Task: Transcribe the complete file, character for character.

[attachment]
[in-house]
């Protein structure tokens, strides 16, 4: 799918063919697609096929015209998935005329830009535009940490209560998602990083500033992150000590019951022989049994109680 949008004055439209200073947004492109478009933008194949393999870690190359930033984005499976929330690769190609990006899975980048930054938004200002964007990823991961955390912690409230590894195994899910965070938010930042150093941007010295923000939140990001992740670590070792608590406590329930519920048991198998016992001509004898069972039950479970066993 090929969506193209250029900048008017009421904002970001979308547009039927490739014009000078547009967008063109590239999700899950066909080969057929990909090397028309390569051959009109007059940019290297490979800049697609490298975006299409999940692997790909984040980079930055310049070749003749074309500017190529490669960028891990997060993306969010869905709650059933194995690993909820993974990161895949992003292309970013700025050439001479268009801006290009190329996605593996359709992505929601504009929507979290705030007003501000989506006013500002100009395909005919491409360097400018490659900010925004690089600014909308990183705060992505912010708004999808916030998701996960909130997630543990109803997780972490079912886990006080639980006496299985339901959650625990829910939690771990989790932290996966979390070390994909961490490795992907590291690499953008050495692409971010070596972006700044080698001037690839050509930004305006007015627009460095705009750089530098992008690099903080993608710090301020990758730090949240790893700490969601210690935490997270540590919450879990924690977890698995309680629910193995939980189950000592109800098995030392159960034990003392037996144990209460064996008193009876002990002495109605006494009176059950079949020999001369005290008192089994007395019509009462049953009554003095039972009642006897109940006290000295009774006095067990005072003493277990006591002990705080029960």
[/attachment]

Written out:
[in-house]
């Protein structure tokens, strides 16, 4: 799918063919697609096929015209998935005329830009535009940490209560998602990083500033992150000590019951022989049994109680 949008004055439209200073947004492109478009933008194949393999870690190359930033984005499976929330690769190609990006899975980048930054938004200002964007990823991961955390912690409230590894195994899910965070938010930042150093941007010295923000939140990001992740670590070792608590406590329930519920048991198998016992001509004898069972039950479970066993 090929969506193209250029900048008017009421904002970001979308547009039927490739014009000078547009967008063109590239999700899950066909080969057929990909090397028309390569051959009109007059940019290297490979800049697609490298975006299409999940692997790909984040980079930055310049070749003749074309500017190529490669960028891990997060993306969010869905709650059933194995690993909820993974990161895949992003292309970013700025050439001479268009801006290009190329996605593996359709992505929601504009929507979290705030007003501000989506006013500002100009395909005919491409360097400018490659900010925004690089600014909308990183705060992505912010708004999808916030998701996960909130997630543990109803997780972490079912886990006080639980006496299985339901959650625990829910939690771990989790932290996966979390070390994909961490490795992907590291690499953008050495692409971010070596972006700044080698001037690839050509930004305006007015627009460095705009750089530098992008690099903080993608710090301020990758730090949240790893700490969601210690935490997270540590919450879990924690977890698995309680629910193995939980189950000592109800098995030392159960034990003392037996144990209460064996008193009876002990002495109605006494009176059950079949020999001369005290008192089994007395019509009462049953009554003095039972009642006897109940006290000295009774006095067990005072003493277990006591002990705080029960």